You can't expect miracles from the 2 megapixel snapper of the Cocoon. Dynamic range is low, so is the contrast. The low contrast issue is seems like a case of some bad quality optics. There's some significant purple fringing too.
Compared to what Apple iPhone can do, Cocoon certainly prevails. The iPhone images don't capture the same amount of detail and they have lower contrast. However, the iPhone doesn't apply that much sharpening and has no purple fringing issues.
The camera is also able to shoot video. Recording length is only limited by the available memory. The user interface of the camcorder is pretty much the same as the one of the still camera.
The O2 Cocoon captures 3GP/MPEG-4 videos with a maximum resolution of QVGA (320 x 240 pixels) at 10 fps. If you set video resolution to 176x144 pixels, you'll get a better framerate of around 17fps. You should know that generally the human eye needs at least 18 fps for what's perceived as a smooth video playback.
Now, we bet you remember the whole landscape/portrait mess. The thing is it gets even trickier when shooting video because shooting videos in portrait mode actually produces (can you guess)… portrait videos. We hadn't seen a handset, or a digital camera for that matter, to create portrait videos - not until now.
It's an interesting effect that you may come to like though. If you don't however, you can always switch the camera to landscape mode and turn the handset to a horizontal position and shoot just like you would with a regular camcorder.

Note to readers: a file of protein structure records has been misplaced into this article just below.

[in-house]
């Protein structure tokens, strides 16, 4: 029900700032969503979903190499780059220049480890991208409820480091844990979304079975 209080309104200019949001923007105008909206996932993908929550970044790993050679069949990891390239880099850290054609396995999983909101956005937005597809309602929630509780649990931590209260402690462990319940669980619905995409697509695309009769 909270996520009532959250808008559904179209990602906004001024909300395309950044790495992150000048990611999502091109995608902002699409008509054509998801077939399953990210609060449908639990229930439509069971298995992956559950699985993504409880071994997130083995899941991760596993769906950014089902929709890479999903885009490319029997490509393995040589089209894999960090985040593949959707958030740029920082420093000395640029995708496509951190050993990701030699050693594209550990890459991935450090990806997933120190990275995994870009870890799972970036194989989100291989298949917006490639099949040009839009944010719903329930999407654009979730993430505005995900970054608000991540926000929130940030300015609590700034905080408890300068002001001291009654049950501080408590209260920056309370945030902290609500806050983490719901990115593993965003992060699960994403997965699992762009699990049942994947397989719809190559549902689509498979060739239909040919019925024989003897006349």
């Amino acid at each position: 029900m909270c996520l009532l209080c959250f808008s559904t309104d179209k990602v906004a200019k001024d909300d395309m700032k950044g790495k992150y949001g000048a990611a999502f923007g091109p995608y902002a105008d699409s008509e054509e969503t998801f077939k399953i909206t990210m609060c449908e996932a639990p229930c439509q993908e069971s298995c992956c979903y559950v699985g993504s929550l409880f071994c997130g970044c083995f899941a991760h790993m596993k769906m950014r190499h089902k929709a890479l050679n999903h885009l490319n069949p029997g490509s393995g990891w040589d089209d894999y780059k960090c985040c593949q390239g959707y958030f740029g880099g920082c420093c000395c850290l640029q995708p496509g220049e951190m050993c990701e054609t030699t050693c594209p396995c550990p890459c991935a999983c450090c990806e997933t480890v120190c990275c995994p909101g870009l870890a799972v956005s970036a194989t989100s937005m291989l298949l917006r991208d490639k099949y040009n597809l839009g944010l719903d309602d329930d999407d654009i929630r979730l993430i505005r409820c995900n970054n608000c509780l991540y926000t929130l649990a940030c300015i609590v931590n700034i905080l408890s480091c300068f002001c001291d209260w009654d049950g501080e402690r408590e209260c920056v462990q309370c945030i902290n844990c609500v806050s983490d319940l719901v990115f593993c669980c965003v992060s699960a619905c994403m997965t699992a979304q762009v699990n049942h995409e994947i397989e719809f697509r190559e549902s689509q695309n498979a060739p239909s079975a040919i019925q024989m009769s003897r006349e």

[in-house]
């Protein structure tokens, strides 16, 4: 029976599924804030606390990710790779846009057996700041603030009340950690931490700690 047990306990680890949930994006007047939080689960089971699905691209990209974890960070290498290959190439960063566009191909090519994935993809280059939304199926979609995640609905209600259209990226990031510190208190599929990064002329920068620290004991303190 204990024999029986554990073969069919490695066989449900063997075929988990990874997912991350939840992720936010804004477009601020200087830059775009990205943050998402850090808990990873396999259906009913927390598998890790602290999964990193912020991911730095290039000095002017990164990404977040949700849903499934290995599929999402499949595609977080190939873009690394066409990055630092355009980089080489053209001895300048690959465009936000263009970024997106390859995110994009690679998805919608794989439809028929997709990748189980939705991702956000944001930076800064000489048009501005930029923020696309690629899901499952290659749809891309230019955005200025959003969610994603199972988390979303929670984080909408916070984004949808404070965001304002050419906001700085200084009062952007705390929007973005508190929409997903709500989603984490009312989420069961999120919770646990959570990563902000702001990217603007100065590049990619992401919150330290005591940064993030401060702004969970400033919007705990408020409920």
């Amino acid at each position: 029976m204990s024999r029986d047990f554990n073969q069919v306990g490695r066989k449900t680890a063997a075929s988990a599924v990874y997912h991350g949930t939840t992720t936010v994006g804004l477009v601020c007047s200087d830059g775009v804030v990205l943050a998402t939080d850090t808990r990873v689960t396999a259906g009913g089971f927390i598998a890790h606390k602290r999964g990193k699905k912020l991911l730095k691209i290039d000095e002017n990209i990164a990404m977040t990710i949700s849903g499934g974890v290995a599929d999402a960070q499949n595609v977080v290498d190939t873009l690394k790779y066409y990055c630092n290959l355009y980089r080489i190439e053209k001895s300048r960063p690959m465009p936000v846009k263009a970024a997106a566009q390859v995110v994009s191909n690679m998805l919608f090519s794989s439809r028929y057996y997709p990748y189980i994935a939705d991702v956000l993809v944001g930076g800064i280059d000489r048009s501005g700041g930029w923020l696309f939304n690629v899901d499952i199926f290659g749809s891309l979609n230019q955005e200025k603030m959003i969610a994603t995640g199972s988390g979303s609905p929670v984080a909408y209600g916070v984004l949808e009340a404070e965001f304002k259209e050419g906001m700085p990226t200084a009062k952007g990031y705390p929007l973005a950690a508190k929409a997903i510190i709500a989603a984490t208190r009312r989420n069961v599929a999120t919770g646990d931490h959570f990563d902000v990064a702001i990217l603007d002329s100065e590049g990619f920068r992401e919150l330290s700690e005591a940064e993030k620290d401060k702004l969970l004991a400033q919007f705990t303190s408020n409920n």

The O2 Cocoon is well geared in the connectivity department. Besides EDGE, you also get 3G and even HSDPA for fast wireless data transfers. They allow you to take full advantage of the nice web browser that is coming up later on.
Of course, you also have Bluetooth connectivity at hand for short range data transfers. Plus, as this is a music-centric handset, you also get stereo Bluetooth support (A2DP).
And finally, there's USB. The USB data cable is supplied in the rich retail package. When connected to a PC, the handset gets charged, too. The supplied Cocoon PC Suite software allows you to seamlessly sync the O2 Cocoon with Microsoft Outlook. It does a bunch of other stuff, but we'll not get into detail.
There are three USB modes with the Cocoon: Sync, Music and Transfer Files. The first one enables pairing with the above mentioned Cocoon PC Suite. The second one allows you to sync the Cocoon with your Windows Media Player 11 music collection, if you prefer it that way.
And finally, the third Transfer Files one allows you to directly access the 2GB of Cocoon storage memory as a Removable drive on your computer. If you have a microSD memory card plugged into the Cocoon as well, you get it as a Removable drive too. In this mode you can directly copy and paste music files from your computer. Only make sure you put them in the right place in the phone's memory.
USB connectivity worked flawlessly in all the three modes both under Windows XP and Windows Vista. However, the benefits of the straightforward USB connectivity are dubious in the light of the seriously crippled integrated file browser that the O2 Cocoon offers (see the relevant part of this review).